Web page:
(Counseling; Emotion-Based Psychotherapy; Individual Therapy; Psychosocial Therapy; Talk Therapy)
by Michael Jubinville, MPH
Psychotherapy is a broad term. It's a range of types of therapy such as:
The core is the relationship between you and your therapist. The goal is to make you feel and work better.
Reasons for Therapy
Psychotherapy is used for many mental health problems such as:
Mental health problems can cause problems with your work, social, and home life. The goal is to lower your chances of:
If left untreated, mental health problems can lead to suicide.
Psychotherapy can also be helpful for life changes such as:
By working with your therapist, you will gain insight and coping skills.
During therapy sessions, you may feel upset or uncomfortable. This is because you will be facing difficult feelings and events. If you have a phobia, you may be slowly exposed to this fear. This can cause worry.
It may take some time before you find someone who you are comfortable with. It's common to have to try more than one. Seek out other people to give you references.
What to Expect
Prior to Therapy
When you find a therapist, check their background and credentials. Make sure you’re covered by your health plan. If you don't have it, check your state's website. You can find information on services that are available to you. Coverage in some companies may be different for mental health.
Before you go:
Description of Therapy
During the first session, you will be asked questions. These will ask about your background, family, mental health, and problems you’re having. It may take many sessions to find the best way to treat you.
You will be asked about your thoughts and feelings. You will talk about how you react when things happen to you. At first, you may not want to talk so much about yourself. Over time, you will see the benefits.
During your session, you may feel emotional. This is normal. After the session, you may feel tired.
What you talk about is private. There are only a few cases where the therapist must share information with the police such as:
Psychotherapy can also be for you and:
How Long Will It Take?
You may have one session a week for about an hour. The number of sessions depends on the reason you're there. Short-term therapy may take a month. In some cases, you may need to go for a year or longer.
It takes time and hard work before you start to feel better. Results differ for each person. But, most will see good changes after a few sessions.
You will have homework. This is a way for you to work on the skills that you learned during the sessions.
Call Your Therapist
If the thoughts, feelings, or other problems that led you to seek therapy are coming back or getting worse. If you have thoughts of hurting yourself or others, call your therapist or emergency medical services right away.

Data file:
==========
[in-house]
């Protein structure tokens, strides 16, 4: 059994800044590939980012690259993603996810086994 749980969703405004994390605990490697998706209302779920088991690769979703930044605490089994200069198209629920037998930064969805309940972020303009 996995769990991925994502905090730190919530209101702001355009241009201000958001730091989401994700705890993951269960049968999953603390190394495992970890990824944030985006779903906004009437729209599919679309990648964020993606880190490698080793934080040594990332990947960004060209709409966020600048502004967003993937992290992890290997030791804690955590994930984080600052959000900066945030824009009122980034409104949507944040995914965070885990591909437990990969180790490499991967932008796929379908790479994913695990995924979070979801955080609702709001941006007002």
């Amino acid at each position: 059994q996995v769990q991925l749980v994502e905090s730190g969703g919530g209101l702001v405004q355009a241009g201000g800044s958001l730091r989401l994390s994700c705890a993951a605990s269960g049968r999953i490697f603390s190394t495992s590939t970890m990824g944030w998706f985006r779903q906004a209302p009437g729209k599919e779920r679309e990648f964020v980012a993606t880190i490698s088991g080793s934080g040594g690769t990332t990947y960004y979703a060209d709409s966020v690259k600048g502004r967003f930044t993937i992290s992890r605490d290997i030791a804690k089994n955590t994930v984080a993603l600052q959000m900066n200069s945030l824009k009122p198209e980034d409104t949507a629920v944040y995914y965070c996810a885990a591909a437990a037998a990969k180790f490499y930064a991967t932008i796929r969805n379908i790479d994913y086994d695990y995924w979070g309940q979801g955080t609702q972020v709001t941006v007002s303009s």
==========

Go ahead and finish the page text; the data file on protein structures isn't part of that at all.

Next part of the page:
American Psychiatric Association
Mental Health America
Canadian Mental Health Association
Canadian Psychiatric Association
Finding a therapist who can help you heal. Help Guide website. Available at: https://www.helpguide.org/articles/mental-health/finding-a-therapist-who-can-help-you-heal.htm. Updated April 2018. Accessed September 4, 2018.
Individual therapy (psychotherapy). Good Therapy website. Available at: https://www.goodtherapy.org/learn-about-therapy/modes/individual-therapy. Updated February 13, 2018. Accessed September 4, 2018.
Psychotherapy. Mayo Clinic website. Available at: https://www.mayoclinic.org/tests-procedures/psychotherapy/about/pac-20384616. Updated March 17, 2016. Accessed September 4, 2018.
Psychotherapy for children and adolescents: Definition. American Academy of Child & Adolescent Psychiatry website. Available at: https://www.aacap.org/AACAP/Families_and_Youth/Facts_for_Families/FFF-Guide/What-Is-Psychotherapy-For-Children-And-Adolescents-053.aspx. Updated February 2017. Accessed September 4, 2018.
Last reviewed May 2018 by EBSCO Medical Review Board Adrian Preda, MD
Last Updated: 9/4/2018
EBSCO Information Services is fully accredited by URAC. URAC is an independent, nonprofit health care accrediting organization dedicated to promoting health care quality through accreditation, certification and commendation.
This content is reviewed regularly and is updated when new and relevant evidence is made available. This information is neither intended nor implied to be a substitute for professional medical advice. Always seek the advice of your physician or other qualified health provider prior to starting any new treatment or with questions regarding a medical condition.
To send comments or feedback to our Editorial Team regarding the content please email us at firstname.lastname@example.org. Our Health Library Support team will respond to your email request within 2 business days.